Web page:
A rather different Easter message to all my brothers and sisters in Christ!
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Part 1) Becoming Who You Were Born To Be (this has to do with you)
My heart is full. Not because it is Easter. Not because of who I am. But because God is at work in my life, changing me, disciplining me, and ever so patiently teaching me more of Himself and His will for me! My heart is full and rejoicing, because I know that God is not making me into the people I admire most: Joseph; David; Jim Elliot; Pablo Yoder; Nate Saint; Dad. Rather, God is making me into someone different. He is making me into N. Yoder –called by God for a special purpose. A purpose I am being built and molded for –a purpose no other person could correctly fill. It is an anointing upon my life –and with this anointing I can have the Faith of Joseph, the Tender Heart of David, the Boldness of Jim Elliot, the Commitment of Pablo Yoder, the Eagerness of Nate Saint, and the Humbleness of my father.
He is doing this work in you too! He is making you into D. Schlabach, into E. Yoder, and into D. Yoder. He is making you into A. Schrock, into D. Miller, and into J. Yoder: He is raising up Great men and women for His Work in this Age where all ages are coming to an end.
We may be very different people from each other. You may be a rich farmer. You may be a poor preacher. You may be an humble mason. Or you may be the CEO of a large company. You may be a disciplined school teacher, or you may be the dedicated secretary at mission headquarters. You may be the humble wife of the humble mason –or you may be the respected wife of the CEO. God is calling each one of us into a different place. He gives each one of us different abilities –different interests –and different callings.
Do you have the humbleness to submit to becoming the person God is creating? You who look upon the greatest missionaries of all time and wish you could be as great as they…are you willing to live the lowly life of a carpenter? Are you willing to lay down your dreams of being an extremely effective missionary like Watchman Nee and bringing thousands to Christ, and instead be the lowliest member in your church and touch men’s lives in a different way?
Or God may call you to farther and stranger places! Are you willing to lay down your desire to be a poor, simple man and become a rich CEO and play the part of God’s accountant? Are you willing to lay down your desire for marriage and become a single man working at a drug addict rehab center? Or are you willing to lay down your desire to remain single and enter into a marriage commitment that will bind you for life to another?
If you begin to think that by my words I am suggesting one must go against his desires, I shout NO! On the contrary, I believe that desires are often a guiding factor God uses in our lives. But my point is this: You were not meant to be someone else. Yet often we began to feel guilty that we are not being as effective as the ‘great missionaries’ –often because we are able to note very real spiritual weaknesses in our lives. When we see those men, we see how spiritually strong they are (often we fail to see their weaknesses), and we begin to assume that where there is great spiritual strength there are ‘great missionaries’ (and this is not altogether false). Therefore, our route of thinking sometimes is to assume that being a ‘great missionary’ must always be the final outcome of great spiritual strength and if we do not achieve that place in life (of being a ‘great missionary’) we have failed our highest calling.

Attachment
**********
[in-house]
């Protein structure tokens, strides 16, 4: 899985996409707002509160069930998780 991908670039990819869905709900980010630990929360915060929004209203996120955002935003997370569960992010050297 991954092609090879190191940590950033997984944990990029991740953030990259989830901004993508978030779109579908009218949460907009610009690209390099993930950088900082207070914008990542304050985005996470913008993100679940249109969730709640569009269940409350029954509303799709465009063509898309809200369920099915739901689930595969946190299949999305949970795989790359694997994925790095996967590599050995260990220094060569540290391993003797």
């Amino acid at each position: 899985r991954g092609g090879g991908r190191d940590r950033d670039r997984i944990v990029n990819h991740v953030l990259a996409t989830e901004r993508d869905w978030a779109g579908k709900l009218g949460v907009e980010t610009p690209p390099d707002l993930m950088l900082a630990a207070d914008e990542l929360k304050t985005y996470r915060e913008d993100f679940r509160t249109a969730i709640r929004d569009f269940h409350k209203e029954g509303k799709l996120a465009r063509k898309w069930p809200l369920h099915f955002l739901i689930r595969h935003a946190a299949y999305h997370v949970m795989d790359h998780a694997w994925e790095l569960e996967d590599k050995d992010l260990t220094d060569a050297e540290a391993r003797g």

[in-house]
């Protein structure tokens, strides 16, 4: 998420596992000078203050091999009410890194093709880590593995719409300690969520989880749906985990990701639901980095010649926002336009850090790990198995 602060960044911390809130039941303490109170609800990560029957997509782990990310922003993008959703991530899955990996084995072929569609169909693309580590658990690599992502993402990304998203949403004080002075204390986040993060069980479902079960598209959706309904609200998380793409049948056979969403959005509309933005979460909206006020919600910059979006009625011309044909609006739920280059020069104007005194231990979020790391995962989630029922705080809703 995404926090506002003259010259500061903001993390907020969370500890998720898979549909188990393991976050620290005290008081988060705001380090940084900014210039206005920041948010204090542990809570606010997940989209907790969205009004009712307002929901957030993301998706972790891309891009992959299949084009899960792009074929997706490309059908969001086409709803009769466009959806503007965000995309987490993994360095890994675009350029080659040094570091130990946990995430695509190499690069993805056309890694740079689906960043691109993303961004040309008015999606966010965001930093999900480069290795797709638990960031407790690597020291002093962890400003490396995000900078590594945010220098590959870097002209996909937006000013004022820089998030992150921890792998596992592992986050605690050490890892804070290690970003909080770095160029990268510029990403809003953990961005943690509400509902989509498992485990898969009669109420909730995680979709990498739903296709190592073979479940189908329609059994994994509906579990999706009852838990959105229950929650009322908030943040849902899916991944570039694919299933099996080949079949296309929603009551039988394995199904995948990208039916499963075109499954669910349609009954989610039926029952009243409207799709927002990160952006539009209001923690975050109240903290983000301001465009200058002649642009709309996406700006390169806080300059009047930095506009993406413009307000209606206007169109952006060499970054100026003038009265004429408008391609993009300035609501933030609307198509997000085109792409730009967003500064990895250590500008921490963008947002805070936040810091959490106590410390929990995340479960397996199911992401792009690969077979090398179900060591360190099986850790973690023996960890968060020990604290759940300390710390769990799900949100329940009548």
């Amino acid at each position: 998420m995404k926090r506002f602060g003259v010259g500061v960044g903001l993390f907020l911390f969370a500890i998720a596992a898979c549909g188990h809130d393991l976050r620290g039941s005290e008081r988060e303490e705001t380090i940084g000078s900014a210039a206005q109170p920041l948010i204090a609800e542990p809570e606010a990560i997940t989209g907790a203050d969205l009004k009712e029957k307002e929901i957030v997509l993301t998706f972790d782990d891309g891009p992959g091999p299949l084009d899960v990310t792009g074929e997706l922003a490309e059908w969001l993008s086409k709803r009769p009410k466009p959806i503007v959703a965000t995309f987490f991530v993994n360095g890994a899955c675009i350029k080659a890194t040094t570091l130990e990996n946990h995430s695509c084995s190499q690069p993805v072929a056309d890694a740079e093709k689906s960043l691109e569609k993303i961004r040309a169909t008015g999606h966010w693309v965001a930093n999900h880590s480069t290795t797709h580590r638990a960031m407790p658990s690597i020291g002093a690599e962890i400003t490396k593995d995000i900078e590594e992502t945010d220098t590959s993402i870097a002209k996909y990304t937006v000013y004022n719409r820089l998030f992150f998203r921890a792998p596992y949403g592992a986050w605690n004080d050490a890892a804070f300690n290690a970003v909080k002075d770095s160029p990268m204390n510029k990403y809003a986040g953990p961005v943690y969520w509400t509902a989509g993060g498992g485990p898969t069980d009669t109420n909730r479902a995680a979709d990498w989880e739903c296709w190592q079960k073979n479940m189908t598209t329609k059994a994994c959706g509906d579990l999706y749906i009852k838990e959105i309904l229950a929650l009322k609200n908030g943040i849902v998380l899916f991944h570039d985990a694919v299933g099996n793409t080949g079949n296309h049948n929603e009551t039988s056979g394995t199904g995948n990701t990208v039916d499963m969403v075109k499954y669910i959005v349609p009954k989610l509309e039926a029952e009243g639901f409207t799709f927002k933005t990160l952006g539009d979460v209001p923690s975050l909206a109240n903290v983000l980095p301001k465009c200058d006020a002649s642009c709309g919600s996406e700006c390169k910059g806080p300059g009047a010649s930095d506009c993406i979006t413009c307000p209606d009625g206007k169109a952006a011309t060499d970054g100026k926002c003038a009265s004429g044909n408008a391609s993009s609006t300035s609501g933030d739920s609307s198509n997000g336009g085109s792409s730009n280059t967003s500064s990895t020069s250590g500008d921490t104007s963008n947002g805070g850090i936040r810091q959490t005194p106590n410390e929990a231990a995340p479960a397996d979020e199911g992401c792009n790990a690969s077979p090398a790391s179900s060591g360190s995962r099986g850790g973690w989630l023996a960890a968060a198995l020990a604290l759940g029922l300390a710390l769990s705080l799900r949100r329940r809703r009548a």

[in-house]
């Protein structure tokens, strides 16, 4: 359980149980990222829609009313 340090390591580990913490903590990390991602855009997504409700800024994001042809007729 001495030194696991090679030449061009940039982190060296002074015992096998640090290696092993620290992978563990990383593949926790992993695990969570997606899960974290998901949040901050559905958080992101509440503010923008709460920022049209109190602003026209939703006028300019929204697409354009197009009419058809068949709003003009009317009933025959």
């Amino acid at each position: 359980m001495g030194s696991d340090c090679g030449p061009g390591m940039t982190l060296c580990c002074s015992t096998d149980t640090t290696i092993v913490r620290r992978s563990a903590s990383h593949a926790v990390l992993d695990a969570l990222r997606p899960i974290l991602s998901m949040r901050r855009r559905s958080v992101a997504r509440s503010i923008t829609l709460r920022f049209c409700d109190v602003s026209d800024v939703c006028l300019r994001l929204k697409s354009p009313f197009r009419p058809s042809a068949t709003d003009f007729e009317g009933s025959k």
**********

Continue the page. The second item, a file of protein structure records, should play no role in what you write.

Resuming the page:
False. Great Spiritual strength will certainly make ‘great missionaries’ –but that is not always its outcome. Sometimes that outcome may mean a very simple and lowly life that will be recognized very little for its great part in God’s kingdom until we receive glory from God for that work in heaven –and we do well to recognize this and to sift our motives and desires and commit to becoming the special person God has called us to become!
As a final note here, I wish to clarify that I am not trying to promote the lazy Christianity we (or I at least) often find ourselves a part of. I am ONLY fighting the misconception that all great spiritual warriors are on the ‘glorious’ front lines of battle. Instead I am promoting a willingness to take a very lowly path if God asks this of us. And by ‘great missionaries’ I am referring to truly great men who have been recognized for their deeds on the mission field and are a wonderful example and testimony to others –there’s nothing wrong with that either!
Part 2) A Step of Faith (this has to do with music and conviction)
This past week in Guatemala we had a ‘Youth Institute’ which is like the State’s ‘North Dakota Meetings’ or our church’s ‘Youth Rally’ -except with less volleyball. While all of the messages were very good, one especially stands out to me and has brought me to a serious point. It really wasn’t a message. It was a music class by Stephen –a missionary here that I admire very much. Stephen simply told us how he used to think of music (and not very long ago) as being in two boxes. In one box was his music for worshipping God. In the other box was music for fun. As long as fun music wasn’t ‘bad’, it could be tucked nicely away in his ‘fun box’. But God began to speak to Stephen about this. Was the ‘fun music’ as harmless as he thought? Could he really separate it from his ‘worship box’? Was not all that he did to be for the honor and glory of God? And could his ‘fun music’ really do that?